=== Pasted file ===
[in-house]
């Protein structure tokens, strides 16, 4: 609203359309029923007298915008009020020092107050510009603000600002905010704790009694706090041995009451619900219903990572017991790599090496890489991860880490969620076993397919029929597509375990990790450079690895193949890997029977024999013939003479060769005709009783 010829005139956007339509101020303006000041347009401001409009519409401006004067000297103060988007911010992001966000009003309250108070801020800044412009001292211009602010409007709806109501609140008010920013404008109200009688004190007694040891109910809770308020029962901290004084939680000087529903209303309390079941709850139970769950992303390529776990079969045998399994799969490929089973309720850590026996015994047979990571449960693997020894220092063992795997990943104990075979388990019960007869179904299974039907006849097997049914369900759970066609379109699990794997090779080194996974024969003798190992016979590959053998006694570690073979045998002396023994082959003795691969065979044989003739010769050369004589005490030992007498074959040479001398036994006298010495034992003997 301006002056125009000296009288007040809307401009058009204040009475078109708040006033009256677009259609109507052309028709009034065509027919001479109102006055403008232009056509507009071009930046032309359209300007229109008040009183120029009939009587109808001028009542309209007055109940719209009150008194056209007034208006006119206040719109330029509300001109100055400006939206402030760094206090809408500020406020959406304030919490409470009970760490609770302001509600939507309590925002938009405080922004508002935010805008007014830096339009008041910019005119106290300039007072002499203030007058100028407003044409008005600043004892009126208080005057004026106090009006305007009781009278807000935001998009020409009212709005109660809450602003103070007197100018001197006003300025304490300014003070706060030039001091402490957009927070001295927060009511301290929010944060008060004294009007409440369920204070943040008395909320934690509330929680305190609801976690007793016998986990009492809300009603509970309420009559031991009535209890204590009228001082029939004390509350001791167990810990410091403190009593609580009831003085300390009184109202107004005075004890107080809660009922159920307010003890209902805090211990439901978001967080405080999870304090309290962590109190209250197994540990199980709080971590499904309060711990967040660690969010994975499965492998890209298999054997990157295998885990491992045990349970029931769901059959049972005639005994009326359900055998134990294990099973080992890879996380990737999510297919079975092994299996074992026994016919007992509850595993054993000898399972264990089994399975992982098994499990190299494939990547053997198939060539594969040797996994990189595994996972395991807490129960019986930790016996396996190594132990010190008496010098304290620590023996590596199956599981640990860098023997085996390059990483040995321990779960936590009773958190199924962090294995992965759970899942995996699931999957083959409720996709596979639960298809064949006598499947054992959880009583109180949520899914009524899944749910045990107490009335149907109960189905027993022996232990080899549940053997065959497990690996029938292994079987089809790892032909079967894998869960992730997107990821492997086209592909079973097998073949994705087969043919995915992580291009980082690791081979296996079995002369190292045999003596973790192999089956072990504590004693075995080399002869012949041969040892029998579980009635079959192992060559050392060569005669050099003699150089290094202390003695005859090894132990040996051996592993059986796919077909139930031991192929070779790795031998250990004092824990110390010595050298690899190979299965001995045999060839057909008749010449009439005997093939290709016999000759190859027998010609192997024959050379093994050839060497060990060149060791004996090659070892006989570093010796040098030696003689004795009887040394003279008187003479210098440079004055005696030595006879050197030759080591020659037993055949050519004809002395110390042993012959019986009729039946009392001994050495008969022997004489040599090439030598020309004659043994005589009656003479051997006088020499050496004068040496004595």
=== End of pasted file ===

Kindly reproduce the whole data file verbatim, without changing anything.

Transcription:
[in-house]
């Protein structure tokens, strides 16, 4: 609203359309029923007298915008009020020092107050510009603000600002905010704790009694706090041995009451619900219903990572017991790599090496890489991860880490969620076993397919029929597509375990990790450079690895193949890997029977024999013939003479060769005709009783 010829005139956007339509101020303006000041347009401001409009519409401006004067000297103060988007911010992001966000009003309250108070801020800044412009001292211009602010409007709806109501609140008010920013404008109200009688004190007694040891109910809770308020029962901290004084939680000087529903209303309390079941709850139970769950992303390529776990079969045998399994799969490929089973309720850590026996015994047979990571449960693997020894220092063992795997990943104990075979388990019960007869179904299974039907006849097997049914369900759970066609379109699990794997090779080194996974024969003798190992016979590959053998006694570690073979045998002396023994082959003795691969065979044989003739010769050369004589005490030992007498074959040479001398036994006298010495034992003997 301006002056125009000296009288007040809307401009058009204040009475078109708040006033009256677009259609109507052309028709009034065509027919001479109102006055403008232009056509507009071009930046032309359209300007229109008040009183120029009939009587109808001028009542309209007055109940719209009150008194056209007034208006006119206040719109330029509300001109100055400006939206402030760094206090809408500020406020959406304030919490409470009970760490609770302001509600939507309590925002938009405080922004508002935010805008007014830096339009008041910019005119106290300039007072002499203030007058100028407003044409008005600043004892009126208080005057004026106090009006305007009781009278807000935001998009020409009212709005109660809450602003103070007197100018001197006003300025304490300014003070706060030039001091402490957009927070001295927060009511301290929010944060008060004294009007409440369920204070943040008395909320934690509330929680305190609801976690007793016998986990009492809300009603509970309420009559031991009535209890204590009228001082029939004390509350001791167990810990410091403190009593609580009831003085300390009184109202107004005075004890107080809660009922159920307010003890209902805090211990439901978001967080405080999870304090309290962590109190209250197994540990199980709080971590499904309060711990967040660690969010994975499965492998890209298999054997990157295998885990491992045990349970029931769901059959049972005639005994009326359900055998134990294990099973080992890879996380990737999510297919079975092994299996074992026994016919007992509850595993054993000898399972264990089994399975992982098994499990190299494939990547053997198939060539594969040797996994990189595994996972395991807490129960019986930790016996396996190594132990010190008496010098304290620590023996590596199956599981640990860098023997085996390059990483040995321990779960936590009773958190199924962090294995992965759970899942995996699931999957083959409720996709596979639960298809064949006598499947054992959880009583109180949520899914009524899944749910045990107490009335149907109960189905027993022996232990080899549940053997065959497990690996029938292994079987089809790892032909079967894998869960992730997107990821492997086209592909079973097998073949994705087969043919995915992580291009980082690791081979296996079995002369190292045999003596973790192999089956072990504590004693075995080399002869012949041969040892029998579980009635079959192992060559050392060569005669050099003699150089290094202390003695005859090894132990040996051996592993059986796919077909139930031991192929070779790795031998250990004092824990110390010595050298690899190979299965001995045999060839057909008749010449009439005997093939290709016999000759190859027998010609192997024959050379093994050839060497060990060149060791004996090659070892006989570093010796040098030696003689004795009887040394003279008187003479210098440079004055005696030595006879050197030759080591020659037993055949050519004809002395110390042993012959019986009729039946009392001994050495008969022997004489040599090439030598020309004659043994005589009656003479051997006088020499050496004068040496004595």